By Jennie Lay
by Jennie LayMonks Coming to Yampa ValleySteamboat Celebrates Tibetan CultureBy Jennie Lay
Does a trip to the Himalayas seem too daunting? Your journey just got a little bit easier.Hop on your cruiser bike and pedal down the Yampa River Core Trail because Tibet is coming to Steamboat Springs in August. Expect to hear gongs and chimes and deep throated horns. Envision crimson-robed monks sauntering down Lincoln Avenue. Prepare to be immersed in the creation of a rare and beautiful art form. Ten Tibetan monks from Drepung Loseling Monastery take up residency in Library Hall to construct a mandala sand painting Saturday-Wednesday, Aug. 14-18. Mandala sand painting is an ancient art form designed to purify and heal the environment.
Nuns at central Tibet's Tidrum reading scriptures. Photo by Ken LeeThe community is invited to experience the art installation firsthand while the monks lay grains of colorful sand into place to form an intricate image. The entire painting process is open for viewing daily, and a translator will be on hand to answer questions. The monks have created mandala sand paintings in more than 100 museums, art centers and universities. They’ve collaborated with Paul Simon, Philip Glass, the Beastie Boys and the Grateful Dead’s Mickey Hart, and their music was featured on the soundtrack for Seven Years in Tibet and the Martin Scorsese film, Kundun. They represented Tibet in the Cultural Olympiad of Greece.Steamboat’s public art installation begins with an opening ceremony filled with chanting and music Saturday, Aug. 14, 11 a.m. The monks will spend the following days placing colored sands using a traditional metal funnel, a chakpur, while running a metal rod on its grated surface. The vibration causes the sands to flolike liquid as the image takes shape. At the end of the fifth day, the completed mandala sand painting will sit undisturbed so the community can vieit for one hour. Then, in the Buddhist spirit of impermanence, the sands will be swished away during a closing ceremony at 7 p.m. on Wednesday, Aug. 18, sending the sand down the Yampa River. The ceremonies and sand painting are free. What started as a mandala sand painting has grown into a community-wide event. The public will have the opportunity to participate in a sand painting next to the mandala artwork. Strings Music Festival presents the monks’ sacred music and dance performance Tuesday, Aug. 17, 7:30 p.m. For three days, an exhibit curated by the Steamboat Springs Arts Council fills The Depot with Himalayan art and artifacts from local collections – as well as photographer Ken Lee’s images from Tibet. The Steamboat Buddhist Center is sponsoring a lecture by the monks on Monday, Aug. 16, 7:30 p.m. And on Thursday, Aug. 12, 6:30 p.m., the library hosts a screening of an award-winning documentary “Blessings” that local resident Julie Green helped make about the lives of a group of nuns in eastern Tibet. Finally, stop by the library in the first two weeks of August to make your own prayer flag to add to a community strand that will welcome the monks to Steamboat. Send your wishes and blessings to the wind…just as you’d do in the Himalayas.--Visit www.mandalaontheyampa.wordpress.com for a complete schedule of Tibetan Culture Week and information.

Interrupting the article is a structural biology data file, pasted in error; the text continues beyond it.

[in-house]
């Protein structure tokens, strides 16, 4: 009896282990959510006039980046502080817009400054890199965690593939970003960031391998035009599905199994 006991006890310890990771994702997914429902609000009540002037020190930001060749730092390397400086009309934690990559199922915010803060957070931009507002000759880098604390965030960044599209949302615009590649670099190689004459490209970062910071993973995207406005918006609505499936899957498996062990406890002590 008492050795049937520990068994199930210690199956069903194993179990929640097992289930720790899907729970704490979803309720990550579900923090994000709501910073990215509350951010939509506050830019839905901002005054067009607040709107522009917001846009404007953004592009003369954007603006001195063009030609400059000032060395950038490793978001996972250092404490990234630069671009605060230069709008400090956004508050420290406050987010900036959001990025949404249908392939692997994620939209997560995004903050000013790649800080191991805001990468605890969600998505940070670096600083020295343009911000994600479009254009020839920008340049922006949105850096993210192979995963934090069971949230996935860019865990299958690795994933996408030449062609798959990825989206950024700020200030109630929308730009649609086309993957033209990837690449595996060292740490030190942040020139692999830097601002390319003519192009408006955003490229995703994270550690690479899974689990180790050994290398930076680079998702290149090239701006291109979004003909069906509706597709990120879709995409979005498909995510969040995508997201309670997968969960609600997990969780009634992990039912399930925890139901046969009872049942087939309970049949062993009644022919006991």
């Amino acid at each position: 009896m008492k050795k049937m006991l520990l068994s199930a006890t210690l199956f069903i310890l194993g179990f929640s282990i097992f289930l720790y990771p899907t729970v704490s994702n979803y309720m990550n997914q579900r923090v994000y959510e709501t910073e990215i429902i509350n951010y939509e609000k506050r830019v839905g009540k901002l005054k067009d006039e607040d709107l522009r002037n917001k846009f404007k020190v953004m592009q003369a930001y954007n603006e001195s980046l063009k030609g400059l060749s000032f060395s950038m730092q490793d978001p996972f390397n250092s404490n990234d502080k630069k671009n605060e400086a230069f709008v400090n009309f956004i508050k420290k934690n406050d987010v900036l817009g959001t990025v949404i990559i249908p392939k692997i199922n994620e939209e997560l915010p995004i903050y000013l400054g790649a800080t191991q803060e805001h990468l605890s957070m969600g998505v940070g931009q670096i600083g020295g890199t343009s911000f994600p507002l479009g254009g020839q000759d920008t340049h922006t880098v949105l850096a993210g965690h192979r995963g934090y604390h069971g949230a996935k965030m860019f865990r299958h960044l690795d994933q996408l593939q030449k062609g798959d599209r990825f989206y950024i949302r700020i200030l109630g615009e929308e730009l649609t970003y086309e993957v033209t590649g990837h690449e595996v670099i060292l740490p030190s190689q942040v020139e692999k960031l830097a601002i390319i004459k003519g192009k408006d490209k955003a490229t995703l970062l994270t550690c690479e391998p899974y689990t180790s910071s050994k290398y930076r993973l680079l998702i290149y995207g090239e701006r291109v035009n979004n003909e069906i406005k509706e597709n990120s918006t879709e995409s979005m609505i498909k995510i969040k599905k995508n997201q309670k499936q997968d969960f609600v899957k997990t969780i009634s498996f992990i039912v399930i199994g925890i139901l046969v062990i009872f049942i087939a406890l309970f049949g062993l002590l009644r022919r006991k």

Making a Connection: Art and Rural ColoradoBy Nora Parker
Just as artists’ brushes roam over canvasses, the people behind them wander, too. Nosome of them are getting a helping hand thanks to the Colorado Art Ranch.
Monach Spur Park, a wildflower demonstration garden, boasts East Friesian sage, silky lupine, princes plume and more. Photo Susan J. TweitA self-professed “nomadic arts organization,” the Colorado Art Ranch sponsors arts-related projects around the state, an example of which is its artist-in-residence program. In September it will host three artists at the Nature Conservancy’s Carpenter Ranch, west of town. The idea is to “create an exchange between rural Colorado and artists from around the world,” says the organization’s Executive Director Grant Pound.
Pound believes the artists will self-select based on the residency’s location: “The Carpenter Ranch will probably attract artists who are interested in land issues like agriculture, wildlife and land use,” he says. “We’re looking for artists who use passion, skills and knowledge to connect to the world they live in.”Part of the project’s focus is to give back to the community and to the hosts – in this case Carpenter Ranch. This year, two additional artists have been selected to create a garden at the Ranch. Susan Tweit is a native- and heritage-plant expert, and her husband, Richard Cabe, is a sculptor and contemplative garden specialist. The pair will design a garden for the area behind the ranch’s main house, and will get help from the resident artists in September. Tweit and Cabe will also offer workshops for local gardeners while they’re here.
So far 50 artists have participated in the Art Ranch’s residencies. Steamboat Springs hosted an Art Ranch artist-in-residence program in 2008, during which eight artists spent a month here. “We get applications for these residencies from all over the world,” says Grant. “We’ve had some artists whose lives have been changed because of their residencies.”
The artists are scheduled to give a public presentation about their art during the last weekend of September.